Each Shape Data record has a header, a CGA bit stream where two bits represent a pixel, and padding to fill out the size of the record. The data is not even remotely optimized. Pixel data is stored even for transparent blocks, and, some of the pixel data is redundant because it's based on 4-pixel increments even when they're aren't needed. For example, a 5x5 image (25 pixels, and thus 50 bits (7 bytes in 2-bit color) ends up requiring 10 bytes each time, in addition to all the wasted padding used.
The pixel blocks have a lot of what appears to be unused data. The padding following each record appears to be uncleared memory when the files were saved including snippets of source code (the same garbage can be seen in the non-graphics data files). Each Shape Data record begins with a 16-bit integer that is always 2. My guess is that this is the number of bits per pixel, but changing it doesn't appear to affect how the graphic is drawn by the game, so it's probably ignored. While the height and width are used to draw the Shape1 and CShape1 images, the 5x5 blocks of the Shape and CShape graphics must be hard-coded because changing them doesn't affect how they're drawn in the game.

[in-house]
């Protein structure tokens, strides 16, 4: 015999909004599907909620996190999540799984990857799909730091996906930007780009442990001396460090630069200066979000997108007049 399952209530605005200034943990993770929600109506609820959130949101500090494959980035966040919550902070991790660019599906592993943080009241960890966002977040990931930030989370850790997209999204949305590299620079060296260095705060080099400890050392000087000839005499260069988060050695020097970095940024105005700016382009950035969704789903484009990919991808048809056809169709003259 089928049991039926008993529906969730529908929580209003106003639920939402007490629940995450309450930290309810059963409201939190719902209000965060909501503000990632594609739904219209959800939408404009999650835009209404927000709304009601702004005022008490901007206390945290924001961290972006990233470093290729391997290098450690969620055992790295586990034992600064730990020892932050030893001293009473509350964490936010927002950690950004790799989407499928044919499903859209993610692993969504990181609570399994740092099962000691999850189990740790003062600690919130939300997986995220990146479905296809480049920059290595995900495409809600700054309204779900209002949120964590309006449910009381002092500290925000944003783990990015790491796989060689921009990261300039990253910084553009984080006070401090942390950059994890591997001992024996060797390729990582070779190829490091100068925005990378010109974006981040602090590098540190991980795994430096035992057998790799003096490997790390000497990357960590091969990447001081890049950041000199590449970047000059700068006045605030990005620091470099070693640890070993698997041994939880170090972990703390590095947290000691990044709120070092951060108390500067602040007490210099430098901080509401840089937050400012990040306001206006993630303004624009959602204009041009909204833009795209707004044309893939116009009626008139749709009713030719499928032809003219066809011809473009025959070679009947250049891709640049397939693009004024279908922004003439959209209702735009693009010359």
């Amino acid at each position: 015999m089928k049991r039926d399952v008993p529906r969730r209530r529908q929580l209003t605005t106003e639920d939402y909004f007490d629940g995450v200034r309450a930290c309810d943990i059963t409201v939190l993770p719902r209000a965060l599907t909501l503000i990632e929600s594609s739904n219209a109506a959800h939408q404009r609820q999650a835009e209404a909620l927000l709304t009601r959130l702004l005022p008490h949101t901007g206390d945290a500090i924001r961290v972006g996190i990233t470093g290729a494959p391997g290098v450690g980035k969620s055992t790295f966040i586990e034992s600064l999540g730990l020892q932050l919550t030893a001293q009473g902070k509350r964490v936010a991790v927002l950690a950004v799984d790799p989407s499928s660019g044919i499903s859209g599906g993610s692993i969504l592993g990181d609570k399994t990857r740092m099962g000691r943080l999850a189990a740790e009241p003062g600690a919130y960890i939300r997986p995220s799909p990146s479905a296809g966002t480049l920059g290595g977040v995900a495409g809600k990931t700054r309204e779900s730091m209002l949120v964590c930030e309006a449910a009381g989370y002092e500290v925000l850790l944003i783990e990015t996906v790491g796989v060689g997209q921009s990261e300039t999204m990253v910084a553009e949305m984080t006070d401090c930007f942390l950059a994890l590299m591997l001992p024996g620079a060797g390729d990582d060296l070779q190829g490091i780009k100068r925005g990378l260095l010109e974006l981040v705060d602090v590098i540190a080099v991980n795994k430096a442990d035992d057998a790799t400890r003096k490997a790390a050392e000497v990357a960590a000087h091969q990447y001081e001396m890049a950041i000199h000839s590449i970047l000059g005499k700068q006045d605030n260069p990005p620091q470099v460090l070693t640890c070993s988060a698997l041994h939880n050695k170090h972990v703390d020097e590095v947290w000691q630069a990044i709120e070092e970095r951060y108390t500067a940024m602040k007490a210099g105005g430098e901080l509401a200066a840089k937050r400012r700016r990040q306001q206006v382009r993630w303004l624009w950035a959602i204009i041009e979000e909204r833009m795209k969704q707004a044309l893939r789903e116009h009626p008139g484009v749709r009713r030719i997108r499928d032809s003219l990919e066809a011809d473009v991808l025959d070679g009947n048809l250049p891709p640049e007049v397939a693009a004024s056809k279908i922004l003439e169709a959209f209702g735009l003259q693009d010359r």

Although the format's header technically allows images up to 65,536×65,536, the record size and game engine constrains them images to much smaller areas, and the largest monster ever drawn in the game is 30×50 pixels, and the largest wall graphic is 12×12.
Each record in Shape and CShape files begin with a shape map which it uses for transparency. The shape map is 60 bytes representing a 6x10 rectangle of boxes stored top-to-bottom, left-to-right. A value of 0x01 indicates the pixel area should be drawn, a 0x00 indicates it should not be drawn (i.e., transparent).